• If you don’t remove the air bubbles they will come out while you are piping your straight line and cause blurps and breaks.  Best to create a seamless line.


  1. Hold the piping bag tip about 1/4″ above the non-stick sheet, at a 22.5-degree angle, and slowly pipe the batter from one edge of the dehydrator tray to the other.
  2. Keep constant pressure on the piping bag as you squeeze out the paste.  This will ensure an even thickness of the line.
  3. After each completed line, stop and retwist the piping bag, working all paste towards the tip.  This will eliminate air bubbles in the bag and give you a solid grip.
  4. Remember: It doesn’t have to be perfect. Just have fun and if you make a mistake, scoop it up, place back in the bag and do it again.

Dehydrate & store:

  1. Place the tray in the dehydrator and dry at 145 degrees (F) for 1 hour, then reduce to 115 degrees (F) for 24 hours.
  2. Once cooled, cut into 2” lengths and wrap in squares of wax paper.
  3. I keep mine stored in the fridge for freshness, but they can be left out at room temp.
  4. These candy chews won’t be hard or crunchy.

Glory Bee Honey Chews in a jarCulinary Explanations:

  • Why do I start the dehydrator at 145 degrees (F)?  Click (here) to learn the reason behind this.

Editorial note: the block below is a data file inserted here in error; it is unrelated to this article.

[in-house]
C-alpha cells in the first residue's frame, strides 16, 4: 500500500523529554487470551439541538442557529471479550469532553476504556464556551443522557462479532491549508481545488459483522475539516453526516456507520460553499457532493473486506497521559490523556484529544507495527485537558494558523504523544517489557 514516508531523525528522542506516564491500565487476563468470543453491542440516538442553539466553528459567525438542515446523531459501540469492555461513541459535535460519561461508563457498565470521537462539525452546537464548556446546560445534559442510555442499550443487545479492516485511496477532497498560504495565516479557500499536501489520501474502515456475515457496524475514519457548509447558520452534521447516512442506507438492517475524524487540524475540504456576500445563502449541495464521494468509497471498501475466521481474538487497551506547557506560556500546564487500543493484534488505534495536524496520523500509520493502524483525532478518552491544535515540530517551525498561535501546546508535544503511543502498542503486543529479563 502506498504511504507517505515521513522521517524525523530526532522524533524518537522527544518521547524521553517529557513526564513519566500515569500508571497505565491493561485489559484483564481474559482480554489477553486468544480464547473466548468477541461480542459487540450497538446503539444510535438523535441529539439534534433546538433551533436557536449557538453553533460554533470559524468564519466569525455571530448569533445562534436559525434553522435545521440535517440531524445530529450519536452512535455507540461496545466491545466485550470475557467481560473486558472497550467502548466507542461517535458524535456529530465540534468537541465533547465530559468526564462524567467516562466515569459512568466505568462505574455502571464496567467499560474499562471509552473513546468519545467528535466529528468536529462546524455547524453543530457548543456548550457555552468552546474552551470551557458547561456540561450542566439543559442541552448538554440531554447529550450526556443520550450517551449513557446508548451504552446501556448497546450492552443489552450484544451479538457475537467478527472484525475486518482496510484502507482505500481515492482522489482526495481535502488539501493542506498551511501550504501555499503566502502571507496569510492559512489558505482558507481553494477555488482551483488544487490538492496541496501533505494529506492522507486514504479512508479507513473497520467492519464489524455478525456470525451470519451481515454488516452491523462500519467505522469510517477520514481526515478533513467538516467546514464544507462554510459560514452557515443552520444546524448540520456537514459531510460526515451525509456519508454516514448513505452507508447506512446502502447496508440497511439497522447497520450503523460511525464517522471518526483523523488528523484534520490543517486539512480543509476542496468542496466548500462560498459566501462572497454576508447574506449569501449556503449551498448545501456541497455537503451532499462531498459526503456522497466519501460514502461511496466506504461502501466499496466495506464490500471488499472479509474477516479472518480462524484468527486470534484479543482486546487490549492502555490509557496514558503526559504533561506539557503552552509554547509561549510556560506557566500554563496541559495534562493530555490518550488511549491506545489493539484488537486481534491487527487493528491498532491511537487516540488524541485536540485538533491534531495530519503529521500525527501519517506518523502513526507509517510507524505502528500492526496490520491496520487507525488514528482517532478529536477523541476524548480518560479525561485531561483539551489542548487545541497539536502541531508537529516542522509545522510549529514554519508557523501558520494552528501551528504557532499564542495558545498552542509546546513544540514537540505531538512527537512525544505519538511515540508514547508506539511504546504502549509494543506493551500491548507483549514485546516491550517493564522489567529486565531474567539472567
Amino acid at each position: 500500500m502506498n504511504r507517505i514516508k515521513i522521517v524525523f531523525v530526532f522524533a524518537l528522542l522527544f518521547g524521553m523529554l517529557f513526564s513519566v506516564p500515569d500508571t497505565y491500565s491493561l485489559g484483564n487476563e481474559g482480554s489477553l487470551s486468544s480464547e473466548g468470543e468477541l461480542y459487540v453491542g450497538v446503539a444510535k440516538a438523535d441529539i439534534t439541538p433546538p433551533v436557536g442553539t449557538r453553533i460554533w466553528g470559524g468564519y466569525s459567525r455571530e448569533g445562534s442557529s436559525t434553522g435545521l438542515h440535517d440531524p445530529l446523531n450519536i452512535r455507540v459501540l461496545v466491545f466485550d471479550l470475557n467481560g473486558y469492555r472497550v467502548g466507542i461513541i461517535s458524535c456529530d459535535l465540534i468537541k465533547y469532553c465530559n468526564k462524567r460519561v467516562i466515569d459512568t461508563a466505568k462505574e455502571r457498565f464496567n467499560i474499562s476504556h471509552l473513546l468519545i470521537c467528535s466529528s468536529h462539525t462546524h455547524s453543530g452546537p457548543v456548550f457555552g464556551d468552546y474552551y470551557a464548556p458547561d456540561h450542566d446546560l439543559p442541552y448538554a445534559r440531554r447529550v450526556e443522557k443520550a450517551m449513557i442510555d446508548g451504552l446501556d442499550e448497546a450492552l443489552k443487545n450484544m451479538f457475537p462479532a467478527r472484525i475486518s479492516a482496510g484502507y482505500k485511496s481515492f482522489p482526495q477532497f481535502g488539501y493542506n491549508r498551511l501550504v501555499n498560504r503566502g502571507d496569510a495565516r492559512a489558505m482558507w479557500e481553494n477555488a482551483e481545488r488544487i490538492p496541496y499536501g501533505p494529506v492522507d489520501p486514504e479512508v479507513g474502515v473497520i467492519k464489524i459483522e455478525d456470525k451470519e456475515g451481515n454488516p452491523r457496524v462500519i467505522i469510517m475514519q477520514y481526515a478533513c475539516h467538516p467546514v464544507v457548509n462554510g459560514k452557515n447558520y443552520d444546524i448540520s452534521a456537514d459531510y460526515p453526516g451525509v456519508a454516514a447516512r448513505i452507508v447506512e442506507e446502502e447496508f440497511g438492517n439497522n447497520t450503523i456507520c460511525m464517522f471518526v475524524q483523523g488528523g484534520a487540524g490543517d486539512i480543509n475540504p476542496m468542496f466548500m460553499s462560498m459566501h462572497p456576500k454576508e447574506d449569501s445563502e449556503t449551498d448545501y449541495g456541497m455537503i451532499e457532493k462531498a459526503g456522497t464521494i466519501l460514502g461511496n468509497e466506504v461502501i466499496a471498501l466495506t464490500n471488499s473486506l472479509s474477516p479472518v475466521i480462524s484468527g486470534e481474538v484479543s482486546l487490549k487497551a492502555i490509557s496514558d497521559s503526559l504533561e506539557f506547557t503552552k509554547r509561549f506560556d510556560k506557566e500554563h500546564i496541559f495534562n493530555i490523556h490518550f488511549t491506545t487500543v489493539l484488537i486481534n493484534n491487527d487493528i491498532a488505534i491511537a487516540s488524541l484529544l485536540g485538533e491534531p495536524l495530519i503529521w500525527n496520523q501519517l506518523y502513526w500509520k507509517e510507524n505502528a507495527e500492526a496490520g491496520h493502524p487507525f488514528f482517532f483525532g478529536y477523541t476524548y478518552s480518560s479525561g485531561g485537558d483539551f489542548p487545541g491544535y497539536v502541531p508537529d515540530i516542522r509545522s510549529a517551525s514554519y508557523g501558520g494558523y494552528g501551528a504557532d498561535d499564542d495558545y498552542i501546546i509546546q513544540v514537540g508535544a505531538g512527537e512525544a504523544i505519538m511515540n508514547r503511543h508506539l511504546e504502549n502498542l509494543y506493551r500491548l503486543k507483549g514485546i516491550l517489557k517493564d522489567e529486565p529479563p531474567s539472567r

• When working with fresh ingredients, it is important to taste test as you build a recipe.  Learn why (here).

Glory Bee Honey Chews in a jar
Now that we know what they look like… let’s make them. :)
Slow and steady wins the race when piping Glory Bee Honey Chews

Slow and steady wins the race.

Slow and steady wins the race when piping Glory Bee Honey Chews

Be sure to “burp” the bag.

Slow and steady wins the race when piping Glory Bee Honey Chews

Use one hand to give the bag pressure….

Slow and steady wins the race when piping Glory Bee Honey Chews

And the other hand as a guide.

Slow and steady wins the race when piping Glory Bee Honey Chews

Row one upon completion.

Slow and steady wins the race when piping Glory Bee Honey Chews

Re-twist the bag after completing each row.

Hold the bag at a 22 degree angle.

Hold the bag at a 22-degree angle.

Even pressure will create solid lines.

Even pressure will create solid lines.

As you can see, my bag is shrinking!

As you can see, my bag is shrinking!

Just about done...

Just about done…

I think that they are just gorgeous. :)

I think that they are just gorgeous. :)

Make a mart on tape every 2” as a cutting guide

Make a mart on tape every 2” as a cutting guide

Cut the chews...

Cut the chews…



Wrap and enjoy!

Wrap and enjoy!


4 thoughts on “Glory Bee Honey Chews

  1. These turned out so great!!!

  2. Natalie says:

    I want to make these with coconut flour instead of almond flour. Do you think they will be similar in flavor and texture as with almond flour?

    • amie-sue says:

      Hello Natalie,

      Coconut flour is very different than almond flour. The main difference which would negatively affect this recipe is that coconut flour absorbs moisture and can make a recipe really dry in no time. You could try cashew flour (fine ground cashews) or maybe even oat flour. You would have to experiment with those. I hope this helps, amie sue